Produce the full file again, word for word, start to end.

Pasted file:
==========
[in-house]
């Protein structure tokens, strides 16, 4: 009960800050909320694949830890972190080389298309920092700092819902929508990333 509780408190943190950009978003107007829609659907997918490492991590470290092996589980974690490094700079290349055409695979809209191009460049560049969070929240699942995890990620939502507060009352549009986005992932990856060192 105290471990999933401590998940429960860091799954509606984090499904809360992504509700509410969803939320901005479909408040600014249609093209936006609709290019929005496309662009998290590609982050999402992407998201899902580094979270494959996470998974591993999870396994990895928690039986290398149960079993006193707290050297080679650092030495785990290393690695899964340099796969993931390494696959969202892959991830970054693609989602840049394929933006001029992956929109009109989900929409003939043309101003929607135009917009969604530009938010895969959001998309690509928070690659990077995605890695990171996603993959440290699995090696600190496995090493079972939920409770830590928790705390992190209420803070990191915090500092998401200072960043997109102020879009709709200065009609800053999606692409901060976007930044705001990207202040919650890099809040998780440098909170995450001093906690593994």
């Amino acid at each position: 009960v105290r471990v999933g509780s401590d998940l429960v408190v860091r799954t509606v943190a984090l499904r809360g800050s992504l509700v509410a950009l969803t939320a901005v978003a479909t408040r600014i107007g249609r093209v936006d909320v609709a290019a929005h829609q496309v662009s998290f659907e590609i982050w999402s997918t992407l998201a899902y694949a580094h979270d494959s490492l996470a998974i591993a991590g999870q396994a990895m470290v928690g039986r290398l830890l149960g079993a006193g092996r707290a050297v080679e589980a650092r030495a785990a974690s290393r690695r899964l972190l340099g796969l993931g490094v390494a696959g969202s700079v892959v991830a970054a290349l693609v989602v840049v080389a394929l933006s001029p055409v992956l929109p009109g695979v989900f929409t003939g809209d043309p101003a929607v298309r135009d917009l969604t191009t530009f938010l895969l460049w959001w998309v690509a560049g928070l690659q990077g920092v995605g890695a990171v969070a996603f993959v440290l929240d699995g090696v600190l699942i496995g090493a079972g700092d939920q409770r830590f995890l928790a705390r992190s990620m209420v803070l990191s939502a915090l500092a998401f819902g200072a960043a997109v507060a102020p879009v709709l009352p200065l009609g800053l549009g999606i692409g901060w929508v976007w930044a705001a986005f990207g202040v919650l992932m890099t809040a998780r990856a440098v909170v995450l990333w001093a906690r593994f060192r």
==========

[in-house]
């Protein structure tokens, strides 16, 4: 009960800050909320694949830890972190080389298309920092700092819902929508990333 509780408190943190950009978003107007829609659907997918490492991590470290092996589980974690490094700079290349055409695979809209191009460049560049969070929240699942995890990620939502507060009352549009986005992932990856060192 105290471990999933401590998940429960860091799954509606984090499904809360992504509700509410969803939320901005479909408040600014249609093209936006609709290019929005496309662009998290590609982050999402992407998201899902580094979270494959996470998974591993999870396994990895928690039986290398149960079993006193707290050297080679650092030495785990290393690695899964340099796969993931390494696959969202892959991830970054693609989602840049394929933006001029992956929109009109989900929409003939043309101003929607135009917009969604530009938010895969959001998309690509928070690659990077995605890695990171996603993959440290699995090696600190496995090493079972939920409770830590928790705390992190209420803070990191915090500092998401200072960043997109102020879009709709200065009609800053999606692409901060976007930044705001990207202040919650890099809040998780440098909170995450001093906690593994």
């Amino acid at each position: 009960v105290r471990v999933g509780s401590d998940l429960v408190v860091r799954t509606v943190a984090l499904r809360g800050s992504l509700v509410a950009l969803t939320a901005v978003a479909t408040r600014i107007g249609r093209v936006d909320v609709a290019a929005h829609q496309v662009s998290f659907e590609i982050w999402s997918t992407l998201a899902y694949a580094h979270d494959s490492l996470a998974i591993a991590g999870q396994a990895m470290v928690g039986r290398l830890l149960g079993a006193g092996r707290a050297v080679e589980a650092r030495a785990a974690s290393r690695r899964l972190l340099g796969l993931g490094v390494a696959g969202s700079v892959v991830a970054a290349l693609v989602v840049v080389a394929l933006s001029p055409v992956l929109p009109g695979v989900f929409t003939g809209d043309p101003a929607v298309r135009d917009l969604t191009t530009f938010l895969l460049w959001w998309v690509a560049g928070l690659q990077g920092v995605g890695a990171v969070a996603f993959v440290l929240d699995g090696v600190l699942i496995g090493a079972g700092d939920q409770r830590f995890l928790a705390r992190s990620m209420v803070l990191s939502a915090l500092a998401f819902g200072a960043a997109v507060a102020p879009v709709l009352p200065l009609g800053l549009g999606i692409g901060w929508v976007w930044a705001a986005f990207g202040v919650l992932m890099t809040a998780r990856a440098v909170v995450l990333w001093a906690r593994f060192r």